• Not-Free: Apple has their iLife suite which is pretty nice and Windows 7 usually ships with the Windows Live software which integrates with that Live Documents thing I mentioned above but both of these are outshined by the sheer power that is Microsoft Office. It is frankly unsurprising that this is the go-to tool for word processing, spreadsheets and presentations. If you’re going to pay for any type of word processor, this should be it.

Cross-posted at Digital Sojourner

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How To Do A Parallel Bible Reading

We’re talking about using some digital tools for Bible study with emphasis on highlighting general pros and cons to each tool. If you recall, our text is John 1 but we left off still in the reading stage. This post is also going to be about reading but instead on a focus on parallel reading. (Note, to ward off any Evil Eyes: I intentionally changed the order of the Greek to visually correspond with the English so (1) I don’t want to hear the complaint and (2) it doesn’t matter because the subject is still essentially grammatically underscored. There, bases covered.)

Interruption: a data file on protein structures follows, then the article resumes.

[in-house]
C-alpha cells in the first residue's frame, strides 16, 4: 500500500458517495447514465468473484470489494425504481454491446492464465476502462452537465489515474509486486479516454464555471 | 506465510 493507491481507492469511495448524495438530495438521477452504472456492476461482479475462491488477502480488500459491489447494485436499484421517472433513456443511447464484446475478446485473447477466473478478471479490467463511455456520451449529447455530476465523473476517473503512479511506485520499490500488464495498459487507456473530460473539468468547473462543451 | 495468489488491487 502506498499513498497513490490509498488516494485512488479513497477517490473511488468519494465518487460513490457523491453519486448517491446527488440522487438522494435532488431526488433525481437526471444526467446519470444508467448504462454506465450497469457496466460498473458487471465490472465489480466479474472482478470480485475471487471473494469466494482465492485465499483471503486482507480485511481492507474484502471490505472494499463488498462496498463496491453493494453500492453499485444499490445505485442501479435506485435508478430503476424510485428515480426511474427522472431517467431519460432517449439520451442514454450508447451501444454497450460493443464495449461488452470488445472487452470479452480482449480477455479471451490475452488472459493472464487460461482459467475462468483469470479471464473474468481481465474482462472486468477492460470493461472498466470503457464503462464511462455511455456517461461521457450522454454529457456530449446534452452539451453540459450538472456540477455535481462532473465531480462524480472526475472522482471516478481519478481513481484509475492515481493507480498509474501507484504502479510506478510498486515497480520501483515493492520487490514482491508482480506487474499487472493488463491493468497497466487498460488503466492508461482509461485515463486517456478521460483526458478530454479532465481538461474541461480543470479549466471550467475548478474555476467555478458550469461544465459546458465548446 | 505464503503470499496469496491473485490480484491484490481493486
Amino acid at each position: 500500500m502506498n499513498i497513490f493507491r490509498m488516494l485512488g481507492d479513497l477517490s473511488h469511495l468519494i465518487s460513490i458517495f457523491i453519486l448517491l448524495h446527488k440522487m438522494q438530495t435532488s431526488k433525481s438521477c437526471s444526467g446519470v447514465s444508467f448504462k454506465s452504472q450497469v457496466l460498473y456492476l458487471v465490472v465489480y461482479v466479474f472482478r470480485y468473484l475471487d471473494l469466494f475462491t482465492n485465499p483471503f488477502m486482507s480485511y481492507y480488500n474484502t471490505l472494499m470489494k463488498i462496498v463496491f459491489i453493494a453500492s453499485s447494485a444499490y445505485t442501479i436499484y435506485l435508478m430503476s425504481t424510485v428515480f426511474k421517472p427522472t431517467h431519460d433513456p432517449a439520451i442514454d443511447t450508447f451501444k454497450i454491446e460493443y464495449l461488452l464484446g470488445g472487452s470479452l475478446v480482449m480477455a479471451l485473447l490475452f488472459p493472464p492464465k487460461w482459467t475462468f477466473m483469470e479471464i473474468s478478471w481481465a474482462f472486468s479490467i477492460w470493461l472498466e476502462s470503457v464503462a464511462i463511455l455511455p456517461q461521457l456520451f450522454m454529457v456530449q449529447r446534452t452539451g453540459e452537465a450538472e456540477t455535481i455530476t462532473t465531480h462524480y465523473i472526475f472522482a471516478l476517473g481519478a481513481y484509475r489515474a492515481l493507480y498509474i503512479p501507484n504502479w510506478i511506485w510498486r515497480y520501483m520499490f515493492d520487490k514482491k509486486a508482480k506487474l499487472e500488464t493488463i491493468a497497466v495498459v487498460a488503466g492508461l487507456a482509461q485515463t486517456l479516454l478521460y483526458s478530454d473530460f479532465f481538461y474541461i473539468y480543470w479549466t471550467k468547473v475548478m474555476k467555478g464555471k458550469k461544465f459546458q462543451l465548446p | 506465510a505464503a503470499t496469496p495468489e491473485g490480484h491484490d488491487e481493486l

Parallel reading in Bible Study has a somewhat different meaning, even if connected idea, with schooling.

In schooling, it’s when you have a student and a teacher (or a reader and a more proficient reader, or a parent and a child) read the same text, makes notes on it, and talk about it. We get to see how one reader interpreted a specific text versus another reader. As an example, get kids to read Animal Farm and then get them to read it in High School with their teacher.

Dual-language speakers know that all translation is interpretation. In other words, to get the words in the original language to mean something to the person reading in their own (and different) language, you have to do interpreting: be it words, idioms, or ideas.

So parallel reading in a Bible study is when you have two (or more) versions up against each other. Here’s our key text in a couple of different versions.